Leins, Lau, and Baldwin study what uses of NLP are appropriate, and on what basis . To assess a work on ethical grounds, they consider (a) data ethics: the data source and procedure used to obtain the data; and (b) dual use. As a case study, they consider a recent work  that uses a neural model for predicting prison term using the case description and past charges laid against an individual. For the dimension of data ethics, they consider issues concerning the privacy of the individuals, unfair (dis)advantages to social groups, appropriateness of the content, demographic characteristics of the annotators, and finally, how frequently will the dataset be updated. Although the original authors (of prison sentencing work) highlight potential ethical concerns with respect to the adoption of the model, they fail to consider data ethics. They point out that although the first names of the defendants are masked, other information such as last names, location references, etc., renders the defendants identifiable. This information can put victims, defendants and their families in harm’s way. Furthermore, the dataset is frozen in time. This could lead to situations where ultimately annulled legal cases are preserved in their original form, plausibly implying guilt of some innocent individuals. For the prison sentencing research in consideration, the dimension of dual use is a moot point as its primary use itself seems problematic.
Authors further question the use of algorithms merely to inform the Supreme Court, rather than automate decision-making. They consider how much weight should be given to the system, and if the biases in the system could lead to inequities in sentencing. They conclude that such models should not be used at all.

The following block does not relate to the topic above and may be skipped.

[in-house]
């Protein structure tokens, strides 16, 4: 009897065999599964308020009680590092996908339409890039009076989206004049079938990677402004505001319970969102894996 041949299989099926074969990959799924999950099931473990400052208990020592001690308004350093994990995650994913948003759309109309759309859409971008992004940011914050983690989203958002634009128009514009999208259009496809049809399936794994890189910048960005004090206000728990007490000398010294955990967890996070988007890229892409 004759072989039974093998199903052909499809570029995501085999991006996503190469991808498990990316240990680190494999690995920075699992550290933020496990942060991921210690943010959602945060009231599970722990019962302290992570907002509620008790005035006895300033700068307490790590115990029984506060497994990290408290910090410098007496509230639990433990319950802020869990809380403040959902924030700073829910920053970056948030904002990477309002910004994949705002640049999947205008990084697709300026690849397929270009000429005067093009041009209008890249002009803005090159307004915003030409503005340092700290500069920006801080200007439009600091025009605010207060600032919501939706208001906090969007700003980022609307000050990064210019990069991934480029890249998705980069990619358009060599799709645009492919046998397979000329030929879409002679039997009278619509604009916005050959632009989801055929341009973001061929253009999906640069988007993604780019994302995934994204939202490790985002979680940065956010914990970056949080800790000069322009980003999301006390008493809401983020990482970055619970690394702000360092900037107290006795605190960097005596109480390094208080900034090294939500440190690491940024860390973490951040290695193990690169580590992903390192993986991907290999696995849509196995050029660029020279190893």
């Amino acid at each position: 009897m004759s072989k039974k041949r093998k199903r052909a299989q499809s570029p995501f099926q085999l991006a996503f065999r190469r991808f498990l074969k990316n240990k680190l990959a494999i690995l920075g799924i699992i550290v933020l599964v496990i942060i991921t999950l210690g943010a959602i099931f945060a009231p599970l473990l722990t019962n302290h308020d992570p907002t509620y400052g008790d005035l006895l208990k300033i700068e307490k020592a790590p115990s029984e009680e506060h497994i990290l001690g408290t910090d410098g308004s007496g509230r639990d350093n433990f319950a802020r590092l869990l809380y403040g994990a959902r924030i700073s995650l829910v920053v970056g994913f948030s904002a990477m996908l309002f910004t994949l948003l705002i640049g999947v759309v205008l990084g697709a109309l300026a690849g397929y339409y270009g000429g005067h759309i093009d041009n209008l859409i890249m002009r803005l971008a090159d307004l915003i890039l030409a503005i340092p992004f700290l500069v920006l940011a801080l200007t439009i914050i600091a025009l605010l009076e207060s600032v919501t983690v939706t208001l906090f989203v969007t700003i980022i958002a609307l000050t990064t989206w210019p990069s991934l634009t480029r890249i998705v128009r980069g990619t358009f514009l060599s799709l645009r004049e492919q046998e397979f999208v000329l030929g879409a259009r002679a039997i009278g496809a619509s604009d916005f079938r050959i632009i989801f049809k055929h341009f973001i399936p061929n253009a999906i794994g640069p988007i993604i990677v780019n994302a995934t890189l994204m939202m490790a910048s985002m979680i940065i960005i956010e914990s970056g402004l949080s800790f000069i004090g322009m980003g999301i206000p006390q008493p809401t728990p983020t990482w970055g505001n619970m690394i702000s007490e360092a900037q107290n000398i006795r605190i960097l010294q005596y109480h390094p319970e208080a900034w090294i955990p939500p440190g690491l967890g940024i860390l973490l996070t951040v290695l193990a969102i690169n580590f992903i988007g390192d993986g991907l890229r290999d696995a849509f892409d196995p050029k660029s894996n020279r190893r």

While not using algorithms to inform high stakes court decisions seems to be the safer bet, it comes with a huge opportunity cost – acceptance of the status quo, i.e. humans making the decisions. A study  shows that algorithmically identifying high-risk individuals using machine learning can reduce pre-trial jailing rates by over 40% with no increase in crime. Further, they show that judges effectively under-weight key observable variables like prior criminal record.
People are inherently biased. Even though, in day-to-day life we report experiencing emotions like “anger”, “sadness”, and “happiness”, neuroscientific evidence has failed to yield consistent support for the existence of such discrete categories of emotions . Courtroom judgements are not devoid of emotional, cultural and social biases. Since not everyone experiences, expresses, and interprets emotions the same way, this puts minorities at an even greater risk of being misunderstood and hence, discriminated.
A 2017 study  reveals judges routinely make sentencing decisions based on their reading of how a defendant will behave once released, taking cues from whether a defendant “shows remorse”. There is little evidence that humans can evaluate remorse accurately on the basis of facial expressions or other non-verbal indications. Further, if the defendant is innocent, should they be remorseful in the first place?
Lastly, whether and to what extent should we use algorithms to inform the justice system is not a futuristic discussion. On one hand, a predictive policing technology, PredPol, is used by more than 60 police departments in the USA, but on the other hand, the French government has made it illegal to algorithmically analyse any decision made by a judge. The choice is never straightforward. Personally, we are optimistic about machine learning models assisting stakeholders in high-stakes task, however, a lot of work needs to be done to make that possible.
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 Lau, Jey Han, and Timothy Baldwin. “Give Me Convenience and Give Her Death: Who Should Decide What Uses of NLP are Appropriate, and on What Basis?.” Proceedings of the 58th Annual Meeting of the Association for Computational Linguistics. 2020.
 Huajie Chen, Deng Cai, Wei Dai, Zehui Dai, and Yadong Ding. 2019. Charge-based prison term prediction with deep gating network. In Proceedings of the 2019 Conference on Empirical Methods in Natural Language Processing and the 9th International Joint Conference on Natural Language Processing (EMNLP-IJCNLP), pages 6361–6366, Hong Kong, China.